hazardous-waste studies are smaller scale comparisons of adjacent counties or Zip Codes. Although such indicators are relatively crude and insensitive, they have been used to compare mortality data in populations close to or more distant from point sources of emissions, such as smelters that emit arsenic. In one study in Sweden, Pershagen (1985) found significant small-scale regional differences in lung cancer rates that could be attributable to such air emissions, and Lloyd et al. (1984) suggest that changes in sex ratio of births might also be found in a similar polluted environment. In general, area studies of health patterns linked to hazardous-waste sites have been too small to permit significant mortality comparisons. Moreover, exposures in such studies certainly involve multiple routes and can induce multiple adverse effects.
At least one cross-sectional ecological study (Lave and Seskin, 1977) found associations between long-term airborne exposures to sulfate pollution and age-, race-, and sex-adjusted mortality rates in urban areas of the U.S. These studies were criticized because of their highly ecological nature and poor control for other factors that could explain geographic variations in mortality rates. Subsequent studies (Lipfert, 1980; Chappie and Lave, 1982) obtained better data on other relevant risk factors, such as smoking and industrial employment. A more recent study by Griffith et al. (1989) reports an association between the presence of hazardous-waste sites in counties in the U.S. and excess cancer mortality. No effort was made to control for cigarette sales by county, employment in high-risk industries, or presence of industrial facilities that might emit carcinogens. Without these controls, such studies may be of limited value.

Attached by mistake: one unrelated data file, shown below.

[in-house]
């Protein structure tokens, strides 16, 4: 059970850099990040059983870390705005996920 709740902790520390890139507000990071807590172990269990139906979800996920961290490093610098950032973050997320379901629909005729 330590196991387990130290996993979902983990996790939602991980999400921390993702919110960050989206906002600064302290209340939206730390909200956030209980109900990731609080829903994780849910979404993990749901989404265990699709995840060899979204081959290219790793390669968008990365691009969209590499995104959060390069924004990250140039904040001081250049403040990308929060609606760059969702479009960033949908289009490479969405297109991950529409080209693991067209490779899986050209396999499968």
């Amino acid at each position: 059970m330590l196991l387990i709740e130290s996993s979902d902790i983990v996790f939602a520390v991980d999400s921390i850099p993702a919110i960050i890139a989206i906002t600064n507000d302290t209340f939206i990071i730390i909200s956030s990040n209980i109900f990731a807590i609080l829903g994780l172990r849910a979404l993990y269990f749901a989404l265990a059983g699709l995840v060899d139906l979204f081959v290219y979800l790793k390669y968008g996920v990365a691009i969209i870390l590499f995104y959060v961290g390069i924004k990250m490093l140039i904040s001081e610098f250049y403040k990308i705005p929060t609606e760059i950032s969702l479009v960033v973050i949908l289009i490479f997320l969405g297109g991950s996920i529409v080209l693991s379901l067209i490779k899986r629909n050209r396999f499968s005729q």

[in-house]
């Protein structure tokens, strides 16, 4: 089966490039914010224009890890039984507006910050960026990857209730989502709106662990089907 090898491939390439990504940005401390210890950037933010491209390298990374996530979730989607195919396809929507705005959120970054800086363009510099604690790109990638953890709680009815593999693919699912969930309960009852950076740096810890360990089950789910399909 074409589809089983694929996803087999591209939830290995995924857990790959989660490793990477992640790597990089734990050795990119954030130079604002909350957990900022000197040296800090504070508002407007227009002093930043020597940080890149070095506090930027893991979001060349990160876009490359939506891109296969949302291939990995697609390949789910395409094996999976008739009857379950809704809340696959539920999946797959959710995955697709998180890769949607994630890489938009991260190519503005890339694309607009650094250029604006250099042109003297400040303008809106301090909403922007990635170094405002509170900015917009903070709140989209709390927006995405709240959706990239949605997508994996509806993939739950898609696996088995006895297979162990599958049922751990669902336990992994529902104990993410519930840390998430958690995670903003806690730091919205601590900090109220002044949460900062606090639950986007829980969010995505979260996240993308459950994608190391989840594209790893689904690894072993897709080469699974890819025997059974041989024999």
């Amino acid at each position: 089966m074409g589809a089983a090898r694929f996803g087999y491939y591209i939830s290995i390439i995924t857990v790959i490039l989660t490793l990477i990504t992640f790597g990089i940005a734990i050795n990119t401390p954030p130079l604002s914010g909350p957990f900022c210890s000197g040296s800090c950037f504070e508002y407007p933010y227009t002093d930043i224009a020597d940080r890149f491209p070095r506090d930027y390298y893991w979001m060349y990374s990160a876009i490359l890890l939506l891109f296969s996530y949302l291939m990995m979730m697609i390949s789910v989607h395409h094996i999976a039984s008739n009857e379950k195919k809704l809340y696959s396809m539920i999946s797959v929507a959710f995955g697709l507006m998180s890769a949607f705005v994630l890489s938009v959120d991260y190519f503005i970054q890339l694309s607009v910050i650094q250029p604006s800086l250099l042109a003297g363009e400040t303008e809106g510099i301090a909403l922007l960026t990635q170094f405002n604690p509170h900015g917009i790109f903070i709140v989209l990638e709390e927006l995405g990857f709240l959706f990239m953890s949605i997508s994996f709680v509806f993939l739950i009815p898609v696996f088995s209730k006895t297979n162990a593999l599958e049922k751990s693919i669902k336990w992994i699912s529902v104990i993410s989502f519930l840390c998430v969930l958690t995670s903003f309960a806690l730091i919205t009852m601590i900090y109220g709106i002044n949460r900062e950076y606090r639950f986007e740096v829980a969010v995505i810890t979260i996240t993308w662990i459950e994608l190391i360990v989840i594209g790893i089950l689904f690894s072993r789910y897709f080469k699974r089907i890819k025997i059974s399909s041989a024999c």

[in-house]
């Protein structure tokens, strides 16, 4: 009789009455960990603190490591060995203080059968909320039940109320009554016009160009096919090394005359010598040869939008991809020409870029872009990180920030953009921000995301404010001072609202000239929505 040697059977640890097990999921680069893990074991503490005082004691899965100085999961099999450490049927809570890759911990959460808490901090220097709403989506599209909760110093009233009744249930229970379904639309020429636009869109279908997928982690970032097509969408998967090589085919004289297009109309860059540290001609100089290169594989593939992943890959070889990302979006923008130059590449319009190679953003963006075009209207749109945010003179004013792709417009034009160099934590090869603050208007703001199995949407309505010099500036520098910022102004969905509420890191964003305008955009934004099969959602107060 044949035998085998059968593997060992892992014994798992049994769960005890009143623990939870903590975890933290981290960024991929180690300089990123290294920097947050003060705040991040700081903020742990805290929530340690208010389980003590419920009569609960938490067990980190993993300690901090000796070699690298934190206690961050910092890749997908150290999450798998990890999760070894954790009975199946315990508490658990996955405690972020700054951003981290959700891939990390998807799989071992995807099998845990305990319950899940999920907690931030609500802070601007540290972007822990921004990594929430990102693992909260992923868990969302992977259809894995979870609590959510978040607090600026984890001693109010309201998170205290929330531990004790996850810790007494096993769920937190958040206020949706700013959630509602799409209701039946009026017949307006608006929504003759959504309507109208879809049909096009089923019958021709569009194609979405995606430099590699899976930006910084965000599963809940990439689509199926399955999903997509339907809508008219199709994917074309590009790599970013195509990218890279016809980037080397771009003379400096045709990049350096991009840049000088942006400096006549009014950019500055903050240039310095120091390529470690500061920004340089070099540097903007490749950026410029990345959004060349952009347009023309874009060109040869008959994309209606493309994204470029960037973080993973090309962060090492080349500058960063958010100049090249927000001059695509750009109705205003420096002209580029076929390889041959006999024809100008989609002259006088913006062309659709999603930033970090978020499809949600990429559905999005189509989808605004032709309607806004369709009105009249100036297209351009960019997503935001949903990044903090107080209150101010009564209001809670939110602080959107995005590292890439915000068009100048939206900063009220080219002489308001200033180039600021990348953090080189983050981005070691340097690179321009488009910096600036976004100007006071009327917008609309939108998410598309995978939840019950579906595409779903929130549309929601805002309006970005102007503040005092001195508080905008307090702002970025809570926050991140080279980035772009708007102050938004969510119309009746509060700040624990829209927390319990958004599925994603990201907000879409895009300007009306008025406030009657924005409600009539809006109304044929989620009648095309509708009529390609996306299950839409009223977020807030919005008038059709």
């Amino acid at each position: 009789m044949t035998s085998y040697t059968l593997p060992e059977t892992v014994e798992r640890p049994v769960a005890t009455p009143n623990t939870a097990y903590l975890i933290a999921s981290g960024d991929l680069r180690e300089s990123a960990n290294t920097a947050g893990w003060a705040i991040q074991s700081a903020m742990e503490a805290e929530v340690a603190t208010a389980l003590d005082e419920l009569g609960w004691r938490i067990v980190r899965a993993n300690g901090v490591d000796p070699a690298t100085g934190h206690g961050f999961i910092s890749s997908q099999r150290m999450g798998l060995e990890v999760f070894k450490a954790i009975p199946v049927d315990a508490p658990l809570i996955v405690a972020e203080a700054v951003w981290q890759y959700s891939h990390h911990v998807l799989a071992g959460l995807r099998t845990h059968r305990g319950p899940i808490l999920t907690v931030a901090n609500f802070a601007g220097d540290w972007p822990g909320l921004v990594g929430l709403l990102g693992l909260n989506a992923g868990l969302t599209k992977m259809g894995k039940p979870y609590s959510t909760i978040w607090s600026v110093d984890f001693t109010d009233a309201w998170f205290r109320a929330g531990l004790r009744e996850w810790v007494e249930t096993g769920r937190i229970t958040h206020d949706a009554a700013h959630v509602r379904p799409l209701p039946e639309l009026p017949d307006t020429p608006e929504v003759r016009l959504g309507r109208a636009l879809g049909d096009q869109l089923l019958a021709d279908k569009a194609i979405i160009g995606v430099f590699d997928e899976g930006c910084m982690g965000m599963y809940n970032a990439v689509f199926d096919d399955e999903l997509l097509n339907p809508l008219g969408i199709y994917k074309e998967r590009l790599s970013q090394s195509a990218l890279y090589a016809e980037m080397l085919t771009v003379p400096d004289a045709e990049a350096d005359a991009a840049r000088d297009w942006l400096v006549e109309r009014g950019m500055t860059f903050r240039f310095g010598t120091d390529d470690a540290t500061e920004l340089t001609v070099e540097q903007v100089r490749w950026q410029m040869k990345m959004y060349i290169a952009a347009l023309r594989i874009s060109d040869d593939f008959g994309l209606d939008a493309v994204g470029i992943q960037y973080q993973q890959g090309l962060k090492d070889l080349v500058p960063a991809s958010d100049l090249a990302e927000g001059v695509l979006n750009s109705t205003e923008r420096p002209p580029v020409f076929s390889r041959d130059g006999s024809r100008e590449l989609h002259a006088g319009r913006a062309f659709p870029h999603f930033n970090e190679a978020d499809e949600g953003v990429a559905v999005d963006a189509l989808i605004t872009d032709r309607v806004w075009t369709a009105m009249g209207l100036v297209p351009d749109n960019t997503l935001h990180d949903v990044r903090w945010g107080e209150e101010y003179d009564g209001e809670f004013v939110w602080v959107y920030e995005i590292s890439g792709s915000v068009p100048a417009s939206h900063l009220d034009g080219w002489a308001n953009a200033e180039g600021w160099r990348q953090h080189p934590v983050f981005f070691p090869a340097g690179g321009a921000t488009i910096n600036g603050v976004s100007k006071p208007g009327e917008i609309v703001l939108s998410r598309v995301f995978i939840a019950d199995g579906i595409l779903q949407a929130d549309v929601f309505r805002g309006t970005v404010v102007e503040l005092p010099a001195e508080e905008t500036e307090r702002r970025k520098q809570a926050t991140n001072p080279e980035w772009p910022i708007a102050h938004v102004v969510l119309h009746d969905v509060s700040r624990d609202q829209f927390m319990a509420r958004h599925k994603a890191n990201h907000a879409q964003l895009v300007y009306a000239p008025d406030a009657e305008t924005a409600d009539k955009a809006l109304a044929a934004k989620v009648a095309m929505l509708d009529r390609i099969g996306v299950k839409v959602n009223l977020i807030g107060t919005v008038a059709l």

Vinyl chloride (VC) is a substance found at many hazardous-waste sites (see Appendix 3-A of this volume). In the 1970s, several epidemiologic investigations indicated that occupational exposure to VC was associated with an increased risk of angiosarcoma of the liver as well as cancer of other sites (Infante, 1981). In addition, epidemiologic study and case reports associated angiosarcoma of the liver with community exposure to VC. Brady et al. (1977) reported the results of a New York State case control study of 26 confirmed cases of angiosarcoma of the liver. Controls were comprised of individuals who had an internal malignant tumor other than primary liver cancer; they were matched with cases on the basis of age at diagnosis, race, sex, place of residence and vital status. Of 10 women with angiosarcoma of the liver, five lived within one mile of VC polymerization or fabrication plants (1 case lived within 1700 feet for 62 years; 4 cases lived from 500 to 4500 feet for 8 to 27 years), whereas none of their matched controls lived as close. According to the au-